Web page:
Henry Threadgill - clad in a long, caftan-style thin-red striped shirt which hangs down to his knees - brings his flute and alto sax to stage center at the Palace of San Francisco’s Fine Arts. To his rear, drummer Elliott Humberto Kavee sits in front of his drumkit. Acoustic guitarist Liberty Ellman, on acoustic guitar, is to Kavee’s right. Jose Davila, seated to Threadgill’s left with tuba in hand, is barely visible behind his music stand. Cellist Rubin Kodhell and cello/trombonist Dana Leong round out this eclectic ensemble.
The occasion is a rare San Francisco appearance by Henry Threadgill and Zooid as part of the San Francisco Jazz Festival, and it’s Henry’s first appearance here with Zooid. Henry, who first came to attention as part of the trio Air, is famous for his unusually-named ensembles Very Very Circus and Make a Move. Zooid came into being when members of Make a Move were unavailable for a gig.
The music of saxophonist, flautist, and composer Henry Threadgill is always unique and quite unforgettable. Ever changing, unpredictable, flowing, it is frequently surprising and incorporates a wide range of elements and influences ranging from classical to Indian, from Sam Rivers to Ornette Coleman, from marching band to blues. Fascinating and often enthralling, Threadgill’s music is a waterfall of sound, which continually changes shape and form, shifting from rivulet to raging torrent and back again.You never know what to expect from Henry, except to expect the unusual. Where else will you find tuba juxtaposed with acoustic guitar?
Threadgill and his colleagues stretch the limits of contemporary music, molding a new form. Threadgill, speaking about one of his former bands, himself explains it best. "In traditional improvisation, you manipulate pre-existing chord changes or harmony in order to make a statement. With Make a Move, I have reversed that entire process. The musicians play against a series of intervals, like a code, that goes from one place to the next. The harmony that is created fits what the musicians are playing, but in fact the harmony is an illusion that does not really exist.... My new approach passes very naturally before you, and it makes the listener assume that nothing radical has taken place, when in fact they are listening to something unlike anything they have ever heard before."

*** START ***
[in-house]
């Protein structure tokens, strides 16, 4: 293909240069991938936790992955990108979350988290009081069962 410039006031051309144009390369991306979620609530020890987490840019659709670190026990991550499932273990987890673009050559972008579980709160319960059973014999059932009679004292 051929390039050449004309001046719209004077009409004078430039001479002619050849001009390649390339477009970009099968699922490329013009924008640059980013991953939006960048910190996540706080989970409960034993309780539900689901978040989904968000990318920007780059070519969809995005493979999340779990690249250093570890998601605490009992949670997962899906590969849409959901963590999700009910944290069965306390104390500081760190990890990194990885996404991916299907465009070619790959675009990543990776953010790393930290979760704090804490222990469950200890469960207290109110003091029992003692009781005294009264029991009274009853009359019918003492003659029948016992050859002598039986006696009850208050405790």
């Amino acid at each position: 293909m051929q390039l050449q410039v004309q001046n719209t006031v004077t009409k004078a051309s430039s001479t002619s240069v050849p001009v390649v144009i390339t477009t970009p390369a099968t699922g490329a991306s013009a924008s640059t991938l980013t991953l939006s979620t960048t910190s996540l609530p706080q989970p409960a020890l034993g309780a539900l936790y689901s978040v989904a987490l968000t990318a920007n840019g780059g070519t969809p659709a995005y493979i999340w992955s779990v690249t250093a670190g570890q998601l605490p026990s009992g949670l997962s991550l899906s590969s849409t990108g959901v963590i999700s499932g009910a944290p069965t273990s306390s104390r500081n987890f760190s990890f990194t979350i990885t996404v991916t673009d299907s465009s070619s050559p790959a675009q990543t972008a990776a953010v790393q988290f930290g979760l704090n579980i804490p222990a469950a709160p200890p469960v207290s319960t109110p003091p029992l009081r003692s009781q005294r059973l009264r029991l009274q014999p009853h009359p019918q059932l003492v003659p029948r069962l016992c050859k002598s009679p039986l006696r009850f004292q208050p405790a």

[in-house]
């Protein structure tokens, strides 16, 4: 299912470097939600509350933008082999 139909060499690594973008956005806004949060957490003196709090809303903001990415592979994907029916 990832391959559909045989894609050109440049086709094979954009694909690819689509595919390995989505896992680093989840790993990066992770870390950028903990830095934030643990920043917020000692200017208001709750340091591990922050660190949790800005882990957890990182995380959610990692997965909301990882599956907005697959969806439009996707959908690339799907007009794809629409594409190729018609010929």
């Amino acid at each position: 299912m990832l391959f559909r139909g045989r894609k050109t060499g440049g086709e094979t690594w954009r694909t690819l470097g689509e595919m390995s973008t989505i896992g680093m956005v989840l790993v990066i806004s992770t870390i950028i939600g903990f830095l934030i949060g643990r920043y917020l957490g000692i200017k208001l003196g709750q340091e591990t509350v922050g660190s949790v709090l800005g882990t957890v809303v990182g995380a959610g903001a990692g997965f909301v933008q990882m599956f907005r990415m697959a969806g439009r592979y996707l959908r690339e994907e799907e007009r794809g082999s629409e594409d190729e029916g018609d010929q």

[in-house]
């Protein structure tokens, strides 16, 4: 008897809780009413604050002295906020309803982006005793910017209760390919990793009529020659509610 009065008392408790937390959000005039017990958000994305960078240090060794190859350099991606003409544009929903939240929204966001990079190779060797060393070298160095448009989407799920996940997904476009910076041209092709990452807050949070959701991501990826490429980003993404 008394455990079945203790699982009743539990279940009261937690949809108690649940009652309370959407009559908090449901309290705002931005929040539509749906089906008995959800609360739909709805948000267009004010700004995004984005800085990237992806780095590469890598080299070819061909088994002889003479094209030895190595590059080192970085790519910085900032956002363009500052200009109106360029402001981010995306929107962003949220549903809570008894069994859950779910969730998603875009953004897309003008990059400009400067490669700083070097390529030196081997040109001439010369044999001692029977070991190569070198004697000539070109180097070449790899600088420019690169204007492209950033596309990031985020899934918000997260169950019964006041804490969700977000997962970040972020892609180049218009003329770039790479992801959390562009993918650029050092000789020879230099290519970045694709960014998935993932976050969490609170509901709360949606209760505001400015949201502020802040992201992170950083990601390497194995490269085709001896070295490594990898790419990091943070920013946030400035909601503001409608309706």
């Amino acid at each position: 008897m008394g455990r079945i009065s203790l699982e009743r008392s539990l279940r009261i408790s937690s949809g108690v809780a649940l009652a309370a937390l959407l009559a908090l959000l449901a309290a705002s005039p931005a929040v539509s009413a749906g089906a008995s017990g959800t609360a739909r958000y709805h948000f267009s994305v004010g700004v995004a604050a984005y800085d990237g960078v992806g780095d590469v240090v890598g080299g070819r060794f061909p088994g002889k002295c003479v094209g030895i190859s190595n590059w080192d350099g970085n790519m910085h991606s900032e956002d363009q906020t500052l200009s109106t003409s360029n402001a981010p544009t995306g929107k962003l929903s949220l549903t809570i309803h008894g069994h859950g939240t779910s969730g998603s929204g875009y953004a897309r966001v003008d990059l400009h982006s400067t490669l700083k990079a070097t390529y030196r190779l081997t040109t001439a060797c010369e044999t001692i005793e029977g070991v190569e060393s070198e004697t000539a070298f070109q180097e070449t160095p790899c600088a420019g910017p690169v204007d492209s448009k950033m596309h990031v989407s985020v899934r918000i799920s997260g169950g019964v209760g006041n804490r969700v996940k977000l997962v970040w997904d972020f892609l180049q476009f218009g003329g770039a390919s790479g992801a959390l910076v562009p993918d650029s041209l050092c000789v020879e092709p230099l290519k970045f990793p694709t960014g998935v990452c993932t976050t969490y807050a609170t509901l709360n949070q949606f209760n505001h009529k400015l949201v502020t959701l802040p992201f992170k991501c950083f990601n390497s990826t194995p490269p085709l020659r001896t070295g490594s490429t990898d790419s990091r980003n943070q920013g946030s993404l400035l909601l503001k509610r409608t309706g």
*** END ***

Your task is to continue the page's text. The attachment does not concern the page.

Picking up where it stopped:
Henry Threadgill has been an important figure in contemporary instrumental music since the early-70's. Threadgill has won "Best Composer" several times from Down Beat's International Jazz Critics Poll and from Down Beat's Readers as well. Born in Chicago in 1944, his aunt, a classical pianist and singer, enrouraged him to start playing music at five. He started playing the piano at nine, the saxophone when he entered high school. He later attended Wilson Junior College, where he received a degree in flute and composition from the American Conservatory of Music. He enlisted in the service in 1967 and served in Vietnam as a musician. After discharge in 1969, Threadgill returned to Chicago and formed the trio Air with bassist Fred Hopkins and drummer Steve McCall in 1972. Air disbanded in 1985, and he has been on his own ever since. Zooid came about when members of Make a Move, his previous band, were not available for a gig.
Back at the concert, Dana Leong uses his laptop to add electronic effects to his cello playing; he plays more cello than trombone during the evening. Both he and Rubin indulge in some wild bowed cello playing. Elliot Kavee, who appears to be delighted to participating at this deluxe gig in his former home town, plays with sticks and cymbals adding thoughtful accents. Liberty Ellman plays rapid fire, sometimes discordant, on his six string acoustic with electric pickup. The tuba is an uncommon instrument in jazz. Howard Johnson played it in Jack De Johnette’s Special Edition, and I’ve seen Sam Rivers perform with a tuba and drum trio. A Threadgill trademark has been to combine instruments such as the tuba, trombone, and French horn - instruments which contribute to the uniqueness and contrasting tonalities of his sound.
Throughout the evening, Henry alternates between flute and sax. The hour-long set is followed by a second which begins with an expansive trombone solo filled with tonality and color.
At the evening’s end, Henry announces "We play up to you. Not for you;" he dedicates the final number to Jackie McClean. Ellliot jumps in with a drum solo, playing all over his kit. Liberty comes in on guitar, and Henry takes a raucous tenor solo.
Henry’s latest recording, and only recording with Zooid, is "Up Popped The Two Lips."